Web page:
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Discussion Starter · #1 ·
So your old OR new monoblock is spilling gas when tickled, or generally flooding? When you tap the bowl it stops, but you've inspected the needle, seat, and float and see no visible problem? Here is the likely culprit.....

This was on a brand new monoblock, but the same issue can happen on older carbs that have had floats swapped.

The casting seam of the float was contacting the left cover screw boss, where shown, binding the float in the down position causing fuel to spew.


The solution is to sand/file the corresponding area of the float to eliminate the interference. Easy fix for a super annoying, intermittent problem.
 

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Thanks, Dan! Added to the Tech Archives. Pretty soon we'll have to just rename that the British Tech Archives.
 

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Discussion Starter · #4 ·
Thanks, Dan! Added to the Tech Archives. Pretty soon we'll have to just rename that the British Tech Archives.
Thanks Lemmy! Well, I wonder if that means Brit bikes have the most frustrating problems of any make? :D
 

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Discussion Starter · #6 ·
The covers get warped from over torquing the three screws. If you face that seating surface, use a new gasket, and don't go team ram-rod on the screws you should be good.
 

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Discussion Starter · #8 ·
Yep. I'm aware. Even after confirming uniformly flat carb and cover surfaces, fuel weeps slowly through the paper gaskets.

Haven't yet found a non-paper gasket that works better or a sealer that withstands fuel.

Jason
Try genuine Amal gaskets. They absolutely do not leak when the mating surfaces are true and the screws are not overtightened. I have used them for years with 100% success.
 

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I dealt with this recently on my 64. An easier way is to remove the gasket washer from under the fuel intake bolt (terminology?) under the banjo, and seal it with fuel sealant. This brings the float needle down, you gain about 1/16" which was enough for me.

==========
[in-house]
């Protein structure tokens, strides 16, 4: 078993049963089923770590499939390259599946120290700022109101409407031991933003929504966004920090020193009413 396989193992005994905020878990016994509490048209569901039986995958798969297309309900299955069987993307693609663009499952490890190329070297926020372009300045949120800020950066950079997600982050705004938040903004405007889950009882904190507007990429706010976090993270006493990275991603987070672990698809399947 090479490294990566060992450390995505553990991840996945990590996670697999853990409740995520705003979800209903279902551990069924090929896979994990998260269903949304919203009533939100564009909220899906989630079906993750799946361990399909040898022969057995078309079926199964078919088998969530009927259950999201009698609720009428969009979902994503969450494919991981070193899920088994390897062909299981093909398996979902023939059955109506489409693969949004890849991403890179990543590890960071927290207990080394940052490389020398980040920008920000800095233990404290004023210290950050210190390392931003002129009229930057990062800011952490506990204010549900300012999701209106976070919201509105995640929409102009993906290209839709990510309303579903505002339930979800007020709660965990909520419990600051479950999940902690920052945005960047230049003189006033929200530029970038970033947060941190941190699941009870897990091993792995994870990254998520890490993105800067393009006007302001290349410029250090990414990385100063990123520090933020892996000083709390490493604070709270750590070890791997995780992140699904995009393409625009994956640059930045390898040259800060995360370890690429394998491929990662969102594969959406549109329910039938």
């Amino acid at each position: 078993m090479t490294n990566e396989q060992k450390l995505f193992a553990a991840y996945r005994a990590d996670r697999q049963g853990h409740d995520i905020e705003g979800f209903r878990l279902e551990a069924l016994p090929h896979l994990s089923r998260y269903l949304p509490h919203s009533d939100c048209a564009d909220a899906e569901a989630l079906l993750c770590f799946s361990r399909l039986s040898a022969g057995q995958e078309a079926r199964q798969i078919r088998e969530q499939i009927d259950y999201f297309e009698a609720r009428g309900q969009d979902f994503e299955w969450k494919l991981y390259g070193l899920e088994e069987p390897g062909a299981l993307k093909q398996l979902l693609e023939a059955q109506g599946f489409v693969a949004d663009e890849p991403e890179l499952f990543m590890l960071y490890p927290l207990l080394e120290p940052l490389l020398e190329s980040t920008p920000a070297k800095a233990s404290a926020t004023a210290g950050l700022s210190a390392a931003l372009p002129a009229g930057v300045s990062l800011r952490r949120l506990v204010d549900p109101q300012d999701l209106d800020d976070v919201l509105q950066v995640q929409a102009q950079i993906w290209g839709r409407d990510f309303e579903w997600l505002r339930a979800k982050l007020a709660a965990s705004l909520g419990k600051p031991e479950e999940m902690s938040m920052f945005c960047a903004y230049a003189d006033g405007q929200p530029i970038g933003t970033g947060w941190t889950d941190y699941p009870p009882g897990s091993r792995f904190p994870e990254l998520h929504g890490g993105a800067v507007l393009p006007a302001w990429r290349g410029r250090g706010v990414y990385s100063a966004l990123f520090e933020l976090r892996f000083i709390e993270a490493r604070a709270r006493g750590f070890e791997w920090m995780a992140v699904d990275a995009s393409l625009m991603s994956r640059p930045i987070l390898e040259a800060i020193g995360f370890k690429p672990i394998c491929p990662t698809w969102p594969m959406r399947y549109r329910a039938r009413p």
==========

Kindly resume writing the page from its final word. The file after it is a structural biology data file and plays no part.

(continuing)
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Discussion Starter · #11 ·
An easier way is to remove the gasket washer from under the fuel intake bolt (terminology?) under the banjo, and seal it with fuel sealant. This brings the float needle down, you gain about 1/16" which was enough for me.
The problem addressed on this carb wasn't a matter of the needle seat, and thus the float level, being too high. The float was physically binding on the inside of the carb body in its lowest range of travel thus holding needle off its seat and spewing fuel out of the tickler. No amount of needle seat adjusting, or washer removing would have solved this issue. ONLY the removal of material from either the bowl boss or float would solve this interference issue. Once the actual issue was discovered, it took less than five minutes to sand the offending material from the float and reassemble the carb, problem solved.
 

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...you should send the information to Amal; may be if they accept suggestions, in the future they can retouch a bit the moulds. If not, they can put it in their archives. However, I do not understand how they are not aware about it...
May be is like the Hunt magnetos for the units that touch the cover and you need to sand it down (a lot) the flange that comes with the magneto to fit; and they said to me that no one ¿? never mentioned that...c mon
 

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Thats how things are now days cost cutting and shoddy workmanship
A fact of life.
Be pleasantly surprised when something is slick and fits well.
 

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Discussion Starter · #14 ·
...they said to me that no one ¿? never mentioned that...c mon
^^THIS EXACTLY^^ is why I don't bother trying to help manufacturers. Without exception, whenever I have run into serial defects, then take the time to report it to the area rep or directly to the MFG, I get the same line: "You are the only shop with this issue" or "No, we've not had ANY complaints of this kind from anyone but you". This is not just motorsports, I've had same responses with jobs in furniture, electronics, and fabrication. I figure this forum (which gets tons of google search hits) is a MUCH better place to disclose workable solutions.
 

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Another defect I've seen a fair number of new Amals is the tickler pin not retracting far enough (too far into bowl at rest position) resulting in bowl overflowing. This is *with* the correct float height having been set.

Easy enough to fix but it confused me the first time.

On the ones I've fixed, the bottom of the ticker pin was split along its axis like a roll pin. It was spread near the bottom to control how far upward it would stop in the carb body. Pinched it closed a bit more so it returned a little higher and problem solved.

If I had to boil down everything I've learned from building bikes over the last 25 years it would be * CHECK EVERY DIMENSION. ASSUME NOTHING *

Jason
 
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